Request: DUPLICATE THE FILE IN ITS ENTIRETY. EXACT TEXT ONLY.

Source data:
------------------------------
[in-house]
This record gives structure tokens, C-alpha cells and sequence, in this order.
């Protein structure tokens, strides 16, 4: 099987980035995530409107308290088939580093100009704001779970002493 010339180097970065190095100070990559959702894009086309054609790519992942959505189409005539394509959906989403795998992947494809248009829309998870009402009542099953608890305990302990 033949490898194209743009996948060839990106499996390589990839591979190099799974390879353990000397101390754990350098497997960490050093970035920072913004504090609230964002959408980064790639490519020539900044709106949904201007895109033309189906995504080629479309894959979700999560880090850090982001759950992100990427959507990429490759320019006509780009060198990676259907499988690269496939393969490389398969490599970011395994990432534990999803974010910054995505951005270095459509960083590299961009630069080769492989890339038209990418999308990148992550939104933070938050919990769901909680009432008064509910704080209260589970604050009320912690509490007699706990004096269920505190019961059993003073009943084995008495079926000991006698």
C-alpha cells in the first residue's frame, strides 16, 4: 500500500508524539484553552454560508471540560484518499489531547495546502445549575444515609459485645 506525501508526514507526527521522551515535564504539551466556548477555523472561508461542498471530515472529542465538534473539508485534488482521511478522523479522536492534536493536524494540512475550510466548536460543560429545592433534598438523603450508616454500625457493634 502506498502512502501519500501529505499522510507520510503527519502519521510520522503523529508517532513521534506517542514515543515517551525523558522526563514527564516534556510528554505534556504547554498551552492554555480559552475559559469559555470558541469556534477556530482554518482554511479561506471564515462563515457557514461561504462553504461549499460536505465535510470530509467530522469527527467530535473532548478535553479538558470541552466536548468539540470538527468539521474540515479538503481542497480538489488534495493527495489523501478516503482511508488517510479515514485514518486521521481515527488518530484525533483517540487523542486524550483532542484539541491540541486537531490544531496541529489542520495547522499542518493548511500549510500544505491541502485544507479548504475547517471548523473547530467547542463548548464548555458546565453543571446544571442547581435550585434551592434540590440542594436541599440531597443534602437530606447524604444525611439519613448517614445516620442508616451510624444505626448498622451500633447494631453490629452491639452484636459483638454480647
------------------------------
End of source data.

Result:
[in-house]
This record gives structure tokens, C-alpha cells and sequence, in this order.
């Protein structure tokens, strides 16, 4: 099987980035995530409107308290088939580093100009704001779970002493 010339180097970065190095100070990559959702894009086309054609790519992942959505189409005539394509959906989403795998992947494809248009829309998870009402009542099953608890305990302990 033949490898194209743009996948060839990106499996390589990839591979190099799974390879353990000397101390754990350098497997960490050093970035920072913004504090609230964002959408980064790639490519020539900044709106949904201007895109033309189906995504080629479309894959979700999560880090850090982001759950992100990427959507990429490759320019006509780009060198990676259907499988690269496939393969490389398969490599970011395994990432534990999803974010910054995505951005270095459509960083590299961009630069080769492989890339038209990418999308990148992550939104933070938050919990769901909680009432008064509910704080209260589970604050009320912690509490007699706990004096269920505190019961059993003073009943084995008495079926000991006698």
C-alpha cells in the first residue's frame, strides 16, 4: 500500500508524539484553552454560508471540560484518499489531547495546502445549575444515609459485645 506525501508526514507526527521522551515535564504539551466556548477555523472561508461542498471530515472529542465538534473539508485534488482521511478522523479522536492534536493536524494540512475550510466548536460543560429545592433534598438523603450508616454500625457493634 502506498502512502501519500501529505499522510507520510503527519502519521510520522503523529508517532513521534506517542514515543515517551525523558522526563514527564516534556510528554505534556504547554498551552492554555480559552475559559469559555470558541469556534477556530482554518482554511479561506471564515462563515457557514461561504462553504461549499460536505465535510470530509467530522469527527467530535473532548478535553479538558470541552466536548468539540470538527468539521474540515479538503481542497480538489488534495493527495489523501478516503482511508488517510479515514485514518486521521481515527488518530484525533483517540487523542486524550483532542484539541491540541486537531490544531496541529489542520495547522499542518493548511500549510500544505491541502485544507479548504475547517471548523473547530467547542463548548464548555458546565453543571446544571442547581435550585434551592434540590440542594436541599440531597443534602437530606447524604444525611439519613448517614445516620442508616451510624444505626448498622451500633447494631453490629452491639452484636459483638454480647